A lot of people make important life decisions for love. Schahrzad Morgan made hers for sex.
A few years ago, Morgan, a 53-year-old living in Vista, chose to give up her 25-year marriage and a successful career as a consultant and realtor to focus on getting the most out of her sexual life.
To that end, she became a stripper at local strip bars like Cheetah's and Deja Vu, engaged in many sexual affairs with both men and women, and turned the whole sex-perience into a book called The F-ck List.
The book is sort of an Eat, Pray, Love-type memoir for people who aren't hungry or religious but definitely into the love.
"My book is meant to inspire people to love their sexuality," she says. "I am driven by freedom and self expression and pleasure and being a contribution [to the world]. I want to get people to ask themselves what they are driven by, what is important to them. Most people never consider this."
But Morgan says her journey isn't just about the sex (though that's a big, big part), it's also about giving herself permission to want a more fulfilling sex life than she was getting from her husband.
"I started looking for more sex after taking a vacation with my husband in the summer of 2010. We fell in love again," Morgan tells CityBeat. "At the same time, I got over a 10-year Vicodin addiction and it was like a rebirth."
Conventional wisdom suggests that sexual desire decreases with age, but Morgan says sex became more enjoyable as she got older for a variety of reasons, some physical, some mental.
"I really didn't enjoy intercourse until my mid-40s," she says. "It was often painful, plus my response was gauged off men. I didn't feel comfortable with myself."
Morgan's increased desire for, well, desire, was a progression from her youth. When she was in her 20s, she worked briefly as a call girl, earning $180 for 20 minutes of work.
She also had a few short-lived affairs with women when her kids were toddlers, but was otherwise monogamous for 25 years.
When she and her husband realized his libido didn't match hers, they attempted to try open marriage.
But at some point, Morgan made the decision to follow her heart, and lower parts.
"I numbed my heart for 10 years with Vicodin. When I stopped, I wanted to be fully human," Morgan says. "I like to question rules and society and I gave myself permission to do so."
Part of that permission meant finally taking advantage of the romance cornucopia offered by the Internet.
However, the hardcore reality of modern romance took some adjustments.
"Men sent me penis pictures and I felt bad for not reciprocating," she says. "I needed to get over my body shame."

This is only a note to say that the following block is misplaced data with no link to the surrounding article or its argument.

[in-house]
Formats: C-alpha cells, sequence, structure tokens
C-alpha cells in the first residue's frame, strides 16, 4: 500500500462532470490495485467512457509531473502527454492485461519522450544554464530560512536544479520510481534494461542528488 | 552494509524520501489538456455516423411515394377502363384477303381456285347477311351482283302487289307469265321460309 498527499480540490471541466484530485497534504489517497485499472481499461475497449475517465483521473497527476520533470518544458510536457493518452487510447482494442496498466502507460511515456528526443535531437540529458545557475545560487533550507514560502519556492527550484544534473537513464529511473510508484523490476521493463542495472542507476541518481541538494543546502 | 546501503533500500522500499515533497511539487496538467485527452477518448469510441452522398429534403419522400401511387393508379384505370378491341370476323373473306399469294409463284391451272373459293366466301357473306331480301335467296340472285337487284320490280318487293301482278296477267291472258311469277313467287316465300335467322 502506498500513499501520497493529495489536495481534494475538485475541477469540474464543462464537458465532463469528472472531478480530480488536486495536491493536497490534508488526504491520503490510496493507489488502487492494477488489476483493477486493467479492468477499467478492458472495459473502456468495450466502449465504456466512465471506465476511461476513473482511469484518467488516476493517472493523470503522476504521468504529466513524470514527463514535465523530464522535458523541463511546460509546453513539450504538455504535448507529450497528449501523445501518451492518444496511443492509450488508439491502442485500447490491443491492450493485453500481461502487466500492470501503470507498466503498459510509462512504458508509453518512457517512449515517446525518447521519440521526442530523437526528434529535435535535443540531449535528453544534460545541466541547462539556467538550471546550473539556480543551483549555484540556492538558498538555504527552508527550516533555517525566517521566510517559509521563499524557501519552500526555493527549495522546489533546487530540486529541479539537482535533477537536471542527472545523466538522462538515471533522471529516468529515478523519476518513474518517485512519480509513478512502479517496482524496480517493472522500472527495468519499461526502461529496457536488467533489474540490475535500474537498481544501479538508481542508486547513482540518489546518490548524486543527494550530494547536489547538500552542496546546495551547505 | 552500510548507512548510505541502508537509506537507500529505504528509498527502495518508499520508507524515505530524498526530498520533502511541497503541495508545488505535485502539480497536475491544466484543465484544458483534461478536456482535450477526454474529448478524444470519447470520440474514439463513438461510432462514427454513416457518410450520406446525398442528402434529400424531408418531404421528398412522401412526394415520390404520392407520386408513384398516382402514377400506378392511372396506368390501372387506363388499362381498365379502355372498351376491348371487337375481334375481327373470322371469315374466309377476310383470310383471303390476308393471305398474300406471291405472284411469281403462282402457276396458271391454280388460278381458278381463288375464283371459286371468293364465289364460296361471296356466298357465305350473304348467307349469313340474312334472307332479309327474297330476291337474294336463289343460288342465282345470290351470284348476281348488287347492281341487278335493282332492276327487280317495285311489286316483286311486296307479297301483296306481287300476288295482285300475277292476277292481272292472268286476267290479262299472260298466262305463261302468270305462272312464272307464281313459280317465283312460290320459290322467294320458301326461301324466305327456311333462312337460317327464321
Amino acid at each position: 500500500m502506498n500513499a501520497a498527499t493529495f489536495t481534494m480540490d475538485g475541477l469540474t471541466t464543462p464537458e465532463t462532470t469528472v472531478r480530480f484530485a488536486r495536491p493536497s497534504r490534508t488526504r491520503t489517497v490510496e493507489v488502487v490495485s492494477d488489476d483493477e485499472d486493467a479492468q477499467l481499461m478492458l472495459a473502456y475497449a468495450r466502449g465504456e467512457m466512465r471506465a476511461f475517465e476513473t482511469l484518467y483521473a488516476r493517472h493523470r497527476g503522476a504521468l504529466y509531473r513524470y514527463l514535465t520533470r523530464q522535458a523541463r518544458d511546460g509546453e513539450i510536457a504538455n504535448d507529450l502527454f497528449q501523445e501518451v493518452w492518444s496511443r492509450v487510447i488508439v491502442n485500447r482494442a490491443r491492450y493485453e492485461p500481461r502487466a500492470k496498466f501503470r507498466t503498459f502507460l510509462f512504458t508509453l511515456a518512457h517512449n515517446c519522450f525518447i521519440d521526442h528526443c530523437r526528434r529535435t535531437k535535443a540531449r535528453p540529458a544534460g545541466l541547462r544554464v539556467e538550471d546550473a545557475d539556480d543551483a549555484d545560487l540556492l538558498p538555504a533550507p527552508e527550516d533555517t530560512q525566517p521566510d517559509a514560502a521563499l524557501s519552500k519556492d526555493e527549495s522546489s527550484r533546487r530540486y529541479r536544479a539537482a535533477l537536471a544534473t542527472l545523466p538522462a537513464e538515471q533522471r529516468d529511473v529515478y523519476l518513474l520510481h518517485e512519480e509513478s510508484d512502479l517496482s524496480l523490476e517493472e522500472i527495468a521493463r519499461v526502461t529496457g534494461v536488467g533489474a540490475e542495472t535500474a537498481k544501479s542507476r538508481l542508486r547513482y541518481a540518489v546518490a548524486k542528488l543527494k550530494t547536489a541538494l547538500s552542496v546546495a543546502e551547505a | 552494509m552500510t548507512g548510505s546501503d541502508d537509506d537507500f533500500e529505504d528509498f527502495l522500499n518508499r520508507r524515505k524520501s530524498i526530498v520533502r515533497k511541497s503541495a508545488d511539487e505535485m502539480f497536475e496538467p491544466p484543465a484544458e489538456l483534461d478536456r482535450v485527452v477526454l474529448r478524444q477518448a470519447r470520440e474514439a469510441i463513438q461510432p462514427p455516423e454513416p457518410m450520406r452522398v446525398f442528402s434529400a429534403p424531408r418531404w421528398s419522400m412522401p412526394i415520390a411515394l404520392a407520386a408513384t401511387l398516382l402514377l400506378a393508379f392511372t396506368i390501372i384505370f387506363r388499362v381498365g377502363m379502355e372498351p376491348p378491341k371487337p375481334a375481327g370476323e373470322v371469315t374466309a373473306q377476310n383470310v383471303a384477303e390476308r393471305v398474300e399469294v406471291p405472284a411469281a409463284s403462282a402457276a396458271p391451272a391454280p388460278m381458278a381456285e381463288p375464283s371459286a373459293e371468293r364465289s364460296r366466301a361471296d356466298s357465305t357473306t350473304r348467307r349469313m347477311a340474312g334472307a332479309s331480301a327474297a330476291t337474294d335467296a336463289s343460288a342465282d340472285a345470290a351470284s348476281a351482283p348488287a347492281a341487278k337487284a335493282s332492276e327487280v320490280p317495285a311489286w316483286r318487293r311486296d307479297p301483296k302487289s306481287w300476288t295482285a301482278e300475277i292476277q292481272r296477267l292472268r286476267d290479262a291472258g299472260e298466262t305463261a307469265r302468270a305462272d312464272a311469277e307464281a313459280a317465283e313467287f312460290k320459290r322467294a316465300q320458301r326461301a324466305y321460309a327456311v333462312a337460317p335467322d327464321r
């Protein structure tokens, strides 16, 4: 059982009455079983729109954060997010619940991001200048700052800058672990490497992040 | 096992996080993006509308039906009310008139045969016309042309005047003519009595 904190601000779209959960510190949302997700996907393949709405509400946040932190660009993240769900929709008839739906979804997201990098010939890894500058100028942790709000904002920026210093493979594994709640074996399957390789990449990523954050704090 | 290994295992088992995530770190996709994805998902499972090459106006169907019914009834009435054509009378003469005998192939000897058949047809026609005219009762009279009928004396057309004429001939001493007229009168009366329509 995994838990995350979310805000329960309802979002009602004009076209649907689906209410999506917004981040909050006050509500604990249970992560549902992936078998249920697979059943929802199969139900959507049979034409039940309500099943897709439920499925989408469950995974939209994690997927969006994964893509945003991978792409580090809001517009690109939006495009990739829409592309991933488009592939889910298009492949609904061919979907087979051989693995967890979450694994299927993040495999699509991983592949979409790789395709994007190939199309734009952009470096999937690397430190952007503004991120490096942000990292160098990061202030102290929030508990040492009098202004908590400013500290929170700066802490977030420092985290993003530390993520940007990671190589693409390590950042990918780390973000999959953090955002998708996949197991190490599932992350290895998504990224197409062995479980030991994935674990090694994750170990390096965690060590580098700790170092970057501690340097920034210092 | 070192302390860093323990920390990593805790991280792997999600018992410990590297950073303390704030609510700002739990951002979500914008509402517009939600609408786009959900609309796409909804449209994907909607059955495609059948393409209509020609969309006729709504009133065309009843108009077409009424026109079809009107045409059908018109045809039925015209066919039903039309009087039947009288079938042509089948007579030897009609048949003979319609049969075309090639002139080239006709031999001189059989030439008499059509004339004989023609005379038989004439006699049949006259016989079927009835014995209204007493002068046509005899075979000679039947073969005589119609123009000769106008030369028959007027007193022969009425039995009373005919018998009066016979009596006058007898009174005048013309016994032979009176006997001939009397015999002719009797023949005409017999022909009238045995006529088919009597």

To do that, Morgan quit an unfulfilling office job and became a nude dancer at Cheetah's and Deja Vu.
"I enjoy dancing and I wanted to get comfortable with my genitals," she says matter-of-factly. "I loved the girls. I became Facebook friends with a few and some even bought my book. But I didn't like the hustle. I don't like talking men into getting a lap dance. Plus, I didn't like the rules or lack of sexual freedom. I couldn't touch the men."
Ah, the men.
There have been a number of them since the divorce, sometimes as many as 10 a week. There were times early on after her divorce when she felt she got too emotionally attached to her sex partners, especially Marines.
That has changed as she's learned to enjoy sex as sex and not to assume it's anything more.
"The sex is good," she says. "That's what's interesting. Sometimes, people I wouldn't necessarily find attractive at first turn out to be really good in bed. And the men want to please me. I don't feel the same emotionally, but it's passionate and I get lost in the moment."
Morgan's life choices might be shocking to some, but she believes the path she's chosen have led to renewed appreciation for herself.
"I decided to fall in love with myself," she says. "Having all the men gives me freedom."
That doesn't mean she's not open to love if it happens—on her terms.
"It's hard to find someone," she says. "I need a man with good energy, full of life and fills a room when he walks in. But I don't know if I want a relationship. There's so much heartache."
Morgan originally hoped The F-ck List would strike a chord with other females, but discovered that many women found the title off-putting.
"I had a friend who refused to take a bookmarker because she said her husband wouldn't understand why she had a book with that title," Morgan says.
Morgan is now writing a second book, tentatively titled Permission, that she says will cover the same themes, but less graphically.
"I'm softening it, and adding a lot about my childhood," she says. "People want to see a reason for my behavior. There is none, they will see. I had a great childhood. I'm taking out some of the random sex stories and replacing them with a list to give a sense of the number of men without repeating the same sex stories over and over. There's also a new ending about how I fell in love with myself."
Morgan hopes telling her story about why she chose to go after a sex life that was satisfying on her terms inspires others to pursue their own desires, be they sexual or not.
"I want you to give yourself permission to be you, whatever that is," she says. "Be real. Discover yourself, and don't be constrained by rules imposed by others, expectations of society or pretending to be happy if you are not. Be real."
Scharhrzad Morgan will do a Talkback and Book Signing on Thursday, Feb. 11, from 7 to 8:30 p.m. at Vision Pulse Creative (7310 Miramar Rd.).